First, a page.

Sunday, August 1, 2021



Vatican unveils official image for X World Meeting of Families

The official image for the upcoming World Meeting of Families has been released. Produced by Father Marko Ivan Rupnik, the image is dedicated to the Wedding at Cana. The eagerly ...


Fr. Michael J. Kavanaugh said...

I find Rupkin's art very appealing.

There's a strong echo, it seems to me, of ancient and neo-Coptic iconography. It has a lightness and a gentleness that is inviting and evocative.

His work has beein installed all around the world, from the Redemptoris Mater Chapel in the Second Loggia of the Apostolic Palace, Vatican City, to the Knights of Columbus' Headquarters' Chapel in New Haven, Connecticut, to a very large installation in the Church of Our Lady of the Southern Cross in Brisbane, Australia, to a family tomb in Galtelli, Italy.

Much of his work can be seen via this website:

Thomas Garrett said...

Good visual evidence that this pope's mindset is stuck in the 1970's. Where's Roger Scruton when you need him?

James said...

On the contrary: Roger Scruton was wholly sympathetic towards historicizing revival movements in religious art, as witness his enthusiasm for Arvo Part.

Thomas Garrett said...

I just looked up "neo-Coptic iconography". While I can see some similarities--particularly in the rendering of faces, the rest of this doesn't strike me as much of a revival of anything, save the cover of some Monthly Missalette.

OrdinaryCatholic said...

Sorry but I do not see much art in this. The fact that his art works have been installed all over the world just tells me people have lost the taste of real art, art that reflects the beauty and reality of God. This looks more like aliens having a party. But hey, it's just my opinion.

Fr. Michael J. Kavanaugh said...

"Good visual evidence that this pope's mindset is stuck in the 1970's."

Many of Rupnik's installations were accomplished long before "this pope's" reign began.

Redemptoris Mater chapel, Vatican, 1999, Pope John Paul II.

Chapel of Congregation for Divine Worship and the Discipline of the Sacraments, Vatican City, 2005, and Knights of Columbus' Headquarters' Chapel in New Haven, Connecticut, USA, Pope Benedict XVI.

TJM said...

Father Kavanaugh,

There is a lot of subpar religious art at the Vatican, including the 2020 Christmas Creche. Pope Francis is not alone in the bad taste department. I used to cringe at some of the vestments John Paul II wore.

Thomas Garrett said...

The influence of modernism (the artistic movement, not the heresy) and minimalism in religious art seems to have made inroads just about everywhere, regardless of WHO the pope is/was and irrespective of Vatican II. Many of the dry, vacant looking church buildings or artistic renderings of Jesus and various saints go back as far as the 1960's. I'm not an art critic, nor do I claim to have any such skill. There is no specifically "Catholic" style of art that dominates churches, paintings or even Christmas cards. The art employed by Catholics throughout the ages usually reflects the art movements of any given time period. Unfortunately, we have survived a time period that was just plain "blah" when it comes to religious art but, fortunately, there seems to be several revivals of older artistic styles, especially in church architecture.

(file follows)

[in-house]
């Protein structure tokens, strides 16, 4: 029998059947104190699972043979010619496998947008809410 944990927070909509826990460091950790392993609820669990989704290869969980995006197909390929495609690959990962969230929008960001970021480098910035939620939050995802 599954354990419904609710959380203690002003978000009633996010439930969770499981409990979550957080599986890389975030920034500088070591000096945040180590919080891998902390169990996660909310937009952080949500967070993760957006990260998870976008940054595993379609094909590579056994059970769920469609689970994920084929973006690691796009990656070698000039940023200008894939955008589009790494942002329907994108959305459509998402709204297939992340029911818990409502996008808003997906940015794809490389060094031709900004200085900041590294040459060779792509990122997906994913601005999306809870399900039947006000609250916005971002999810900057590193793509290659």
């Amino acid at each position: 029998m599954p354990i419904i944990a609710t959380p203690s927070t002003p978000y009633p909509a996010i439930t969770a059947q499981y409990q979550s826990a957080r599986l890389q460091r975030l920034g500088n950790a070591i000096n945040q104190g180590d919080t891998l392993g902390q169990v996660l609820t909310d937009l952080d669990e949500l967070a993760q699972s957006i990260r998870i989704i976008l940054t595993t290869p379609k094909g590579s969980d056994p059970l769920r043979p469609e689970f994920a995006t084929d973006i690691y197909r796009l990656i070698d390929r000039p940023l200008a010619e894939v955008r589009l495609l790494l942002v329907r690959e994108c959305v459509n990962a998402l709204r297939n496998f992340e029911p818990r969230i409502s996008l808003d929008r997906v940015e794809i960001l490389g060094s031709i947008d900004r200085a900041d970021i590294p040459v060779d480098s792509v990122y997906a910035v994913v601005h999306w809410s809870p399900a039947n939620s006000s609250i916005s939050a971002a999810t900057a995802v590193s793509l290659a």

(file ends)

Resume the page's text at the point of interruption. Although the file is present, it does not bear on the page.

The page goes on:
My remark about the 70's was just my initial reaction to the art. This particular pontificate seems to revel in passe or ridiculous "art" trends that often bewilder the viewer (like Ordinary Catholic's observation about last year's space age/teletubbies nativity at the Vatican). There are just some things that reek of the 1970's. For example, when I look at the new basilica of Our Lady of Guadalupe, I see formerly habited nuns uncomfortably teaching in double-knit dresses and school Masses using music by The Youngbloods ("Get Together") or copies of "The Way" (Living Bible). Maybe it's just my reaction, but I feel scarred by that time period and have no desire to see any of its aesthetics return.

Fr. Michael J. Kavanaugh said...

Thomas: "Beauty" and "Blah" are in the eye of the beholder.

As I said above, I find Rupnik's work very appealing, inviting, and evocative. I do not presume to say that all others will or should have the same reaction, that all others will or should have the appreciation for his work that I have.

Nor do I say that anyone who does not share my appreciation for this work is being taken in by "subpar" art or art that does not "reflect the beauty and reality of God."

Some find the baroque style of painting that emphasizes the power of the state, that drips emotion, or that features hidden sources of light to be off-putting. I like it, but it's not my favorite by far.

Your may be familiar with the chapel of the Trappist Monastery of the Holy Spirit in Conyers, Georgia. Some would say it is "blah" - the floor is black terrazzo, the walls are chalky grey-white, and the only color in the very large space comes from the geometric stained glass windows. I think it is one of the most beautiful, reverence-inspiring Catholic churches in the southeast.

TJM said...

Yes, Rupnik’s work is right up there with Michelangelo and Da Vinci